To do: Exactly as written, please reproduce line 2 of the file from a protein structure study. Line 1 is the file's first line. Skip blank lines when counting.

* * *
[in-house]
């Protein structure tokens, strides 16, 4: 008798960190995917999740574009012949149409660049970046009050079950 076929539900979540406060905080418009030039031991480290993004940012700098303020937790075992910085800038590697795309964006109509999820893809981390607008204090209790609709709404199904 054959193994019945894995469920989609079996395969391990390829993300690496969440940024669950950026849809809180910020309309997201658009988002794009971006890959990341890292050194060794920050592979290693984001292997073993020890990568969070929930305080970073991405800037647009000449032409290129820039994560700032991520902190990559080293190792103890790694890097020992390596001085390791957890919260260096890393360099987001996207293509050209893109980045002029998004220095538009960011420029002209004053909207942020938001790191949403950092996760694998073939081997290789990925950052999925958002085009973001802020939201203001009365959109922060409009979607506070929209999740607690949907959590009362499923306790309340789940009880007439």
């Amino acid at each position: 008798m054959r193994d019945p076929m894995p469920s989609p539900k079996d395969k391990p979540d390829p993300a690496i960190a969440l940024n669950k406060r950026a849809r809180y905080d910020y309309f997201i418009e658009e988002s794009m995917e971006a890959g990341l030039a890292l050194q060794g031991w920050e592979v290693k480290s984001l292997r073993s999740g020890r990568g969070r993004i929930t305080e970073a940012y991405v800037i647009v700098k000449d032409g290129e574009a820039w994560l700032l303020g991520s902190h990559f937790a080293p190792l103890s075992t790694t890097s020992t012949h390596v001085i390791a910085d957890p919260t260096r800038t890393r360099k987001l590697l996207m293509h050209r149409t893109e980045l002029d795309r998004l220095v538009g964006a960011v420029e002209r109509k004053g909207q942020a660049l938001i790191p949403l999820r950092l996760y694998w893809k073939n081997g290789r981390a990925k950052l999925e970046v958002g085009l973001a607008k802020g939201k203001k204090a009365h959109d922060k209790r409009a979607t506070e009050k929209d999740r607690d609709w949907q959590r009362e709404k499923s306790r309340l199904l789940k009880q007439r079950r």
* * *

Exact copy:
């Protein structure tokens, strides 16, 4: 008798960190995917999740574009012949149409660049970046009050079950 076929539900979540406060905080418009030039031991480290993004940012700098303020937790075992910085800038590697795309964006109509999820893809981390607008204090209790609709709404199904 054959193994019945894995469920989609079996395969391990390829993300690496969440940024669950950026849809809180910020309309997201658009988002794009971006890959990341890292050194060794920050592979290693984001292997073993020890990568969070929930305080970073991405800037647009000449032409290129820039994560700032991520902190990559080293190792103890790694890097020992390596001085390791957890919260260096890393360099987001996207293509050209893109980045002029998004220095538009960011420029002209004053909207942020938001790191949403950092996760694998073939081997290789990925950052999925958002085009973001802020939201203001009365959109922060409009979607506070929209999740607690949907959590009362499923306790309340789940009880007439």